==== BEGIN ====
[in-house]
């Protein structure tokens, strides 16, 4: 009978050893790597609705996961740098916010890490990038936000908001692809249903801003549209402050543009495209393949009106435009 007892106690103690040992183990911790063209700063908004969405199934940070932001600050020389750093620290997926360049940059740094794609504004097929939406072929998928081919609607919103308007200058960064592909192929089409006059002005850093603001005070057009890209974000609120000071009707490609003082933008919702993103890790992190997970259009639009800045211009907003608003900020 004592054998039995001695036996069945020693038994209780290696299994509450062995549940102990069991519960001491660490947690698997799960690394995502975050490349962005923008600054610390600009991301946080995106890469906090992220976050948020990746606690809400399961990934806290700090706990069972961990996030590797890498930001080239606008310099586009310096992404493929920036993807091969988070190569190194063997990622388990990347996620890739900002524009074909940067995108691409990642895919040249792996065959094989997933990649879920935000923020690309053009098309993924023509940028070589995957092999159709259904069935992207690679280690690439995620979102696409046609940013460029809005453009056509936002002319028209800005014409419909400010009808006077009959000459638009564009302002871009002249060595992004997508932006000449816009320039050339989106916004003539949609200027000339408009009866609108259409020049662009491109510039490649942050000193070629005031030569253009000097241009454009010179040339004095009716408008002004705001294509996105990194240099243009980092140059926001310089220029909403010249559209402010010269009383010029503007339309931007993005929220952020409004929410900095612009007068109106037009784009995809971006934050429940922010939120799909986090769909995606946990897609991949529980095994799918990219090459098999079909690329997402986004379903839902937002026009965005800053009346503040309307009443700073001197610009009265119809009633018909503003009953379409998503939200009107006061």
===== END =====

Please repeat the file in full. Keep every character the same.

[in-house]
């Protein structure tokens, strides 16, 4: 009978050893790597609705996961740098916010890490990038936000908001692809249903801003549209402050543009495209393949009106435009 007892106690103690040992183990911790063209700063908004969405199934940070932001600050020389750093620290997926360049940059740094794609504004097929939406072929998928081919609607919103308007200058960064592909192929089409006059002005850093603001005070057009890209974000609120000071009707490609003082933008919702993103890790992190997970259009639009800045211009907003608003900020 004592054998039995001695036996069945020693038994209780290696299994509450062995549940102990069991519960001491660490947690698997799960690394995502975050490349962005923008600054610390600009991301946080995106890469906090992220976050948020990746606690809400399961990934806290700090706990069972961990996030590797890498930001080239606008310099586009310096992404493929920036993807091969988070190569190194063997990622388990990347996620890739900002524009074909940067995108691409990642895919040249792996065959094989997933990649879920935000923020690309053009098309993924023509940028070589995957092999159709259904069935992207690679280690690439995620979102696409046609940013460029809005453009056509936002002319028209800005014409419909400010009808006077009959000459638009564009302002871009002249060595992004997508932006000449816009320039050339989106916004003539949609200027000339408009009866609108259409020049662009491109510039490649942050000193070629005031030569253009000097241009454009010179040339004095009716408008002004705001294509996105990194240099243009980092140059926001310089220029909403010249559209402010010269009383010029503007339309931007993005929220952020409004929410900095612009007068109106037009784009995809971006934050429940922010939120799909986090769909995606946990897609991949529980095994799918990219090459098999079909690329997402986004379903839902937002026009965005800053009346503040309307009443700073001197610009009265119809009633018909503003009953379409998503939200009107006061």